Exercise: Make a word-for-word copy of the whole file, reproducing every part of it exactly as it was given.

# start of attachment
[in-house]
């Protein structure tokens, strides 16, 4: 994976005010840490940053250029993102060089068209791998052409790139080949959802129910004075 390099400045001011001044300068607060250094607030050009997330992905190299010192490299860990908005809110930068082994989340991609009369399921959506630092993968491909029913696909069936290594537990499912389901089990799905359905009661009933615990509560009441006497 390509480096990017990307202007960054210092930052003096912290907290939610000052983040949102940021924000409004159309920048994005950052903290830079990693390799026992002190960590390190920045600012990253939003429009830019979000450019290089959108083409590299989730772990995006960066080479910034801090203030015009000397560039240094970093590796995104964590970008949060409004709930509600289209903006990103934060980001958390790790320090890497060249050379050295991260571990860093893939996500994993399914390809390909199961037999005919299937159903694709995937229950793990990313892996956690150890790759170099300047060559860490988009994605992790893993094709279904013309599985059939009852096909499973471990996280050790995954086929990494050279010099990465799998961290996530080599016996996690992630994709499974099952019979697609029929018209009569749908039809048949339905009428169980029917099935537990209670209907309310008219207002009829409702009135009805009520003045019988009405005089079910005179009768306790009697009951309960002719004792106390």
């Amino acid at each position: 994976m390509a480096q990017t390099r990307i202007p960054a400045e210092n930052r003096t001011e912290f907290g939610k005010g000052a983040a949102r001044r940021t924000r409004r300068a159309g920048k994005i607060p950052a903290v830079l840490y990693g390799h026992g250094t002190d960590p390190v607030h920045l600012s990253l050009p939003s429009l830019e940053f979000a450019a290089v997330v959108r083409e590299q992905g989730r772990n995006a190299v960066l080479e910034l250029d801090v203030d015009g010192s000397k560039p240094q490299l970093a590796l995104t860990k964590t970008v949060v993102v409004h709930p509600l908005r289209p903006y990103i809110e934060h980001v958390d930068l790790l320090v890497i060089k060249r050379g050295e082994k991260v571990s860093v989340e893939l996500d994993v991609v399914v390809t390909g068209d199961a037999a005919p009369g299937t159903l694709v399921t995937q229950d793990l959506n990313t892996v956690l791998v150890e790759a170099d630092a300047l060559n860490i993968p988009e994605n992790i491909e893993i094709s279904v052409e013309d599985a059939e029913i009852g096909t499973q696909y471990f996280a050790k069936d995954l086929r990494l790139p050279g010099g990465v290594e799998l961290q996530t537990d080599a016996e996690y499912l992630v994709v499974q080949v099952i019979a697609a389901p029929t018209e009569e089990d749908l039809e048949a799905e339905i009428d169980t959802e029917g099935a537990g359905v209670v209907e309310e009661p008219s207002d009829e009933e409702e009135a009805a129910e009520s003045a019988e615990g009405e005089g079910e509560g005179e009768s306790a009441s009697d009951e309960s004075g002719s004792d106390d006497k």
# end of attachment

[in-house]
């Protein structure tokens, strides 16, 4: 994976005010840490940053250029993102060089068209791998052409790139080949959802129910004075 390099400045001011001044300068607060250094607030050009997330992905190299010192490299860990908005809110930068082994989340991609009369399921959506630092993968491909029913696909069936290594537990499912389901089990799905359905009661009933615990509560009441006497 390509480096990017990307202007960054210092930052003096912290907290939610000052983040949102940021924000409004159309920048994005950052903290830079990693390799026992002190960590390190920045600012990253939003429009830019979000450019290089959108083409590299989730772990995006960066080479910034801090203030015009000397560039240094970093590796995104964590970008949060409004709930509600289209903006990103934060980001958390790790320090890497060249050379050295991260571990860093893939996500994993399914390809390909199961037999005919299937159903694709995937229950793990990313892996956690150890790759170099300047060559860490988009994605992790893993094709279904013309599985059939009852096909499973471990996280050790995954086929990494050279010099990465799998961290996530080599016996996690992630994709499974099952019979697609029929018209009569749908039809048949339905009428169980029917099935537990209670209907309310008219207002009829409702009135009805009520003045019988009405005089079910005179009768306790009697009951309960002719004792106390």
């Amino acid at each position: 994976m390509a480096q990017t390099r990307i202007p960054a400045e210092n930052r003096t001011e912290f907290g939610k005010g000052a983040a949102r001044r940021t924000r409004r300068a159309g920048k994005i607060p950052a903290v830079l840490y990693g390799h026992g250094t002190d960590p390190v607030h920045l600012s990253l050009p939003s429009l830019e940053f979000a450019a290089v997330v959108r083409e590299q992905g989730r772990n995006a190299v960066l080479e910034l250029d801090v203030d015009g010192s000397k560039p240094q490299l970093a590796l995104t860990k964590t970008v949060v993102v409004h709930p509600l908005r289209p903006y990103i809110e934060h980001v958390d930068l790790l320090v890497i060089k060249r050379g050295e082994k991260v571990s860093v989340e893939l996500d994993v991609v399914v390809t390909g068209d199961a037999a005919p009369g299937t159903l694709v399921t995937q229950d793990l959506n990313t892996v956690l791998v150890e790759a170099d630092a300047l060559n860490i993968p988009e994605n992790i491909e893993i094709s279904v052409e013309d599985a059939e029913i009852g096909t499973q696909y471990f996280a050790k069936d995954l086929r990494l790139p050279g010099g990465v290594e799998l961290q996530t537990d080599a016996e996690y499912l992630v994709v499974q080949v099952i019979a697609a389901p029929t018209e009569e089990d749908l039809e048949a799905e339905i009428d169980t959802e029917g099935a537990g359905v209670v209907e309310e009661p008219s207002d009829e009933e409702e009135a009805a129910e009520s003045a019988e615990g009405e005089g079910e509560g005179e009768s306790a009441s009697d009951e309960s004075g002719s004792d106390d006497k």